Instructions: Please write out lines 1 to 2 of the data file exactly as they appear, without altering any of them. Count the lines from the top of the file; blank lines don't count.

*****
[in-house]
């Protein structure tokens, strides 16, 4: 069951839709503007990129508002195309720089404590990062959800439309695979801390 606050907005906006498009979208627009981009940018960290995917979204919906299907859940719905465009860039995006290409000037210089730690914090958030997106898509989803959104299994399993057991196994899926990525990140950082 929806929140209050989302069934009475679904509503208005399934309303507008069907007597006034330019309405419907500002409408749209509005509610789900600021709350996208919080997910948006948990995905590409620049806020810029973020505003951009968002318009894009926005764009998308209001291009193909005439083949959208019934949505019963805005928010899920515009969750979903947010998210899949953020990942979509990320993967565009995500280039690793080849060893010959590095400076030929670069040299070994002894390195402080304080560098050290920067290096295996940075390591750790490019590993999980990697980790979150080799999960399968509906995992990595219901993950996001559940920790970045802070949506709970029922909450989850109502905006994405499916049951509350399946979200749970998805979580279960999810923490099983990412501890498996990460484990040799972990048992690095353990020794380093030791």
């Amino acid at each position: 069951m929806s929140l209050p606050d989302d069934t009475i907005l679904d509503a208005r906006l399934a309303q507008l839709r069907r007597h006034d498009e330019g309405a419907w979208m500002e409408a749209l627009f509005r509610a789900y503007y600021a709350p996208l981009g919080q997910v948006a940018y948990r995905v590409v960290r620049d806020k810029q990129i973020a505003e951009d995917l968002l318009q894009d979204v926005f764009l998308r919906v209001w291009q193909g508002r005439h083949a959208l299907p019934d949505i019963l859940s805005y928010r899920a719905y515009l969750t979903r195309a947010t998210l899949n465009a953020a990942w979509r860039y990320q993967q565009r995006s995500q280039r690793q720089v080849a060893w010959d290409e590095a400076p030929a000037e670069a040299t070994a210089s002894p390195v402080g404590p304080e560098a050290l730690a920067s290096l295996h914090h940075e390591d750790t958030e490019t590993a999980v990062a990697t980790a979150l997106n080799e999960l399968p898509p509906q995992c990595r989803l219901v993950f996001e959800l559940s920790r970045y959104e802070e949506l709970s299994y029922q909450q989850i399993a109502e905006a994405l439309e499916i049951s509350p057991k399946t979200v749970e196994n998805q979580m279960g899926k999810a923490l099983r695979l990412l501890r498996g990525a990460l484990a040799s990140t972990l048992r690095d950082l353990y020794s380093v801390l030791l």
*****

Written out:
[in-house]
């Protein structure tokens, strides 16, 4: 069951839709503007990129508002195309720089404590990062959800439309695979801390 606050907005906006498009979208627009981009940018960290995917979204919906299907859940719905465009860039995006290409000037210089730690914090958030997106898509989803959104299994399993057991196994899926990525990140950082 929806929140209050989302069934009475679904509503208005399934309303507008069907007597006034330019309405419907500002409408749209509005509610789900600021709350996208919080997910948006948990995905590409620049806020810029973020505003951009968002318009894009926005764009998308209001291009193909005439083949959208019934949505019963805005928010899920515009969750979903947010998210899949953020990942979509990320993967565009995500280039690793080849060893010959590095400076030929670069040299070994002894390195402080304080560098050290920067290096295996940075390591750790490019590993999980990697980790979150080799999960399968509906995992990595219901993950996001559940920790970045802070949506709970029922909450989850109502905006994405499916049951509350399946979200749970998805979580279960999810923490099983990412501890498996990460484990040799972990048992690095353990020794380093030791």